Volume 19 | Issue 27 | November 17 - 23, 2006

Downtown school joins Broadway stars for Darfur benefit

By Lori Haught

The students at Elisabeth Irwin High School felt called to action when they started learning about the genocide in Darfur, Sudan.

And after employing Broadway stars at two successful benefits for tsunami relief and Hurricane Katrina, they knew just how to answer the call.

On Nov. 20, performers including Tshidi Manye of the “Lion King”; Frenchie Davis of “Dreamgirls,” “Rent,” and “American Idol” fame; Saygon Senghbloh from “Wicked” and “Aida;” and others will present a cabaret at the school. All proceeds will go to Oxfam America, a multi-national group of non-government organizations.

School principal Ruth Jurgensen said that the school chose Oxfam because of the event’s proximity to Oxfam’s annual Skip-a-Meal fast on Nov. 16. Each year around the Thanksgiving holiday, participants nationwide skip a meal on a designated day and donate the money saved to Oxfam to help end world hunger.

“We wanted to do something bigger than just give donations for meals,” Jurgensen said.

Sophomore Violeta Picayo led the efforts for this year’s benefit. She said that her classmates had been considering what cause they could focus on this year. Because students attended the Washington D.C. and the Central Park events about Darfur earlier this year and speakers came to the school to speak on the genocide, Darfur was a good fit.

“It’s not just a relief effort; there is a war going on,” Picayo said. “ I think [the benefit] is a good opportunity for people to learn what’s going on.”

The main goal of the benefit is to spread awareness. As many as 450,000 people have been killed in the conflict between the Janjaweed, a militia group recruited from the camel-herding tribe Abbala, and the non-Baggara people, made up mostly of land-tilling tribes.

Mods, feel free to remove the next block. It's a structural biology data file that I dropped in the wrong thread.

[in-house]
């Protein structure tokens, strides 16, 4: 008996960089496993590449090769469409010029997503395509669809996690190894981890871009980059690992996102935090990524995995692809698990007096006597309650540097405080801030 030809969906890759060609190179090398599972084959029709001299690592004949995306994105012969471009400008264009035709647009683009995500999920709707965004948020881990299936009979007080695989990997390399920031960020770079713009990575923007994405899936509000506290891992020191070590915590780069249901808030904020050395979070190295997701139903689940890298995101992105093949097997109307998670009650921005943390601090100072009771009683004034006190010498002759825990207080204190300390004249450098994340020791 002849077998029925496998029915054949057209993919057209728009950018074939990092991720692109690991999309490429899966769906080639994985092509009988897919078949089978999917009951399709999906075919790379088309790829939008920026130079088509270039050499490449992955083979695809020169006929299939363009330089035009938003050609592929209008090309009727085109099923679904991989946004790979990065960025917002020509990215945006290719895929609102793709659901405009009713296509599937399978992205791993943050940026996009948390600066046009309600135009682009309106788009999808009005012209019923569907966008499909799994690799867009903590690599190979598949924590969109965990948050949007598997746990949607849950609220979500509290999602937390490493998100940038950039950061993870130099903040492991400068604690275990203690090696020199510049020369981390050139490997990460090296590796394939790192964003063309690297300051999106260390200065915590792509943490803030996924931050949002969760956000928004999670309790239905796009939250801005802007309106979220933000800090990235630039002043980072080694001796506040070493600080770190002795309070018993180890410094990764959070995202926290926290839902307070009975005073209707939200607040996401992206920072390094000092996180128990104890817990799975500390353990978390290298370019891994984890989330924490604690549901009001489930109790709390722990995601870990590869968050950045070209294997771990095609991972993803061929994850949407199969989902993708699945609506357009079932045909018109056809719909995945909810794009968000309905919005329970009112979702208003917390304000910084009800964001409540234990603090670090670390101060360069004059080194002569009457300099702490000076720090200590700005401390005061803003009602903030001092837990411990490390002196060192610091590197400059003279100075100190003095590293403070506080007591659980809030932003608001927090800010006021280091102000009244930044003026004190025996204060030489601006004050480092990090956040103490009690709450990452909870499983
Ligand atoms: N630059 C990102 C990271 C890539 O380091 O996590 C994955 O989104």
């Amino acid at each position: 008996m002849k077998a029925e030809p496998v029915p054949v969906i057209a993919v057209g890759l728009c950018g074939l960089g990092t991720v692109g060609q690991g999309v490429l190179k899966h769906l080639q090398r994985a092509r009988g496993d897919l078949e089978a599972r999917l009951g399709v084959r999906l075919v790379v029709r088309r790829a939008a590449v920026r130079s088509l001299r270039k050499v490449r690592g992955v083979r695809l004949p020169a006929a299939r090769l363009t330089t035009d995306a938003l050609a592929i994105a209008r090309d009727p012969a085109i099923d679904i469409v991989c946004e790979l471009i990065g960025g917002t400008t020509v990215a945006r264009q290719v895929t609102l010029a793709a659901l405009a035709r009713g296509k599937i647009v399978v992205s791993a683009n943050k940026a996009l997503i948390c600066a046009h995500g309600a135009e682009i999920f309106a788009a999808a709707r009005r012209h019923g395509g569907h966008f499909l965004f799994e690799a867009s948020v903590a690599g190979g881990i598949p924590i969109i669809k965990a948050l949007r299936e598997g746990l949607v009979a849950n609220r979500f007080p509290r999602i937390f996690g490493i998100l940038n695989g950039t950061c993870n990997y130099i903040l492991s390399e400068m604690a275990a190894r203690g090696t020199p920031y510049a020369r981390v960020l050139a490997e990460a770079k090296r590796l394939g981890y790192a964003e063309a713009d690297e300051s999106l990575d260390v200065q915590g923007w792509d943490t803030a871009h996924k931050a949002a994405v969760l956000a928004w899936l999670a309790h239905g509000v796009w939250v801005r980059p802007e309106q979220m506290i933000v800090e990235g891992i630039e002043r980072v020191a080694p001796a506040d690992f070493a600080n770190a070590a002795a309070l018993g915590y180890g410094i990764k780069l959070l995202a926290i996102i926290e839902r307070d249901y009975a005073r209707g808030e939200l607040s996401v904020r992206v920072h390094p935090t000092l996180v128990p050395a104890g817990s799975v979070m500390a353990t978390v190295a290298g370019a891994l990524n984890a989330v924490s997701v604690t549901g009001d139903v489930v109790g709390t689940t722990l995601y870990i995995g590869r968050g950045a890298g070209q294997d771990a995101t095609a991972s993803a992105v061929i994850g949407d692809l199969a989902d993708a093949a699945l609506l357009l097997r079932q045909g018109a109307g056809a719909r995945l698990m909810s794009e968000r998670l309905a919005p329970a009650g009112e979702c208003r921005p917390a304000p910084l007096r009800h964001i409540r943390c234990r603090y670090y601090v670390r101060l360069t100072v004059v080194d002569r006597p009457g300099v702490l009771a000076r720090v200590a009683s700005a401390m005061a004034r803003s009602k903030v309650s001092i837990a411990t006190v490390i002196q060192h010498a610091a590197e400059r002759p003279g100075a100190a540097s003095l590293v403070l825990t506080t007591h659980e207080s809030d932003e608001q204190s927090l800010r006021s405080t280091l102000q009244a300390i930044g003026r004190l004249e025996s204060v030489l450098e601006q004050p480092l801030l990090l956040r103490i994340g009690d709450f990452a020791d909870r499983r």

While the government of Sudan denies involvement in the conflict, they have donated weapons and supplies to the Janjaweed, which have helped them to eradicate villages and sustain the war. The United States recognized the genocide more than two years ago, but the U.S. and the United Nations have yet to intervene.

“We said never again,” Picayo said. “We want to stop it while we have the opportunity.”

Although the subject matter is disturbing, the event itself will be enjoyable.

“It’s sort of ironic that we have such a good time while raising money for something so devastating,” Jurgensen said. “If people knew the kind of event they had the opportunity to see, they would be amazed. We are very lucky that so many performers are willing to spend their day off with us.”

The event will be held at 6:30 p.m. in the school auditorium at 40 Charlton St., between Sixth Ave. and Varick St. Guests can enter with a donation of $20 or more. Fifty dollars is the suggested donation amount.

“We encourage people from all communities to come and take what they learn from this event and take it to other people,” Picayo said.

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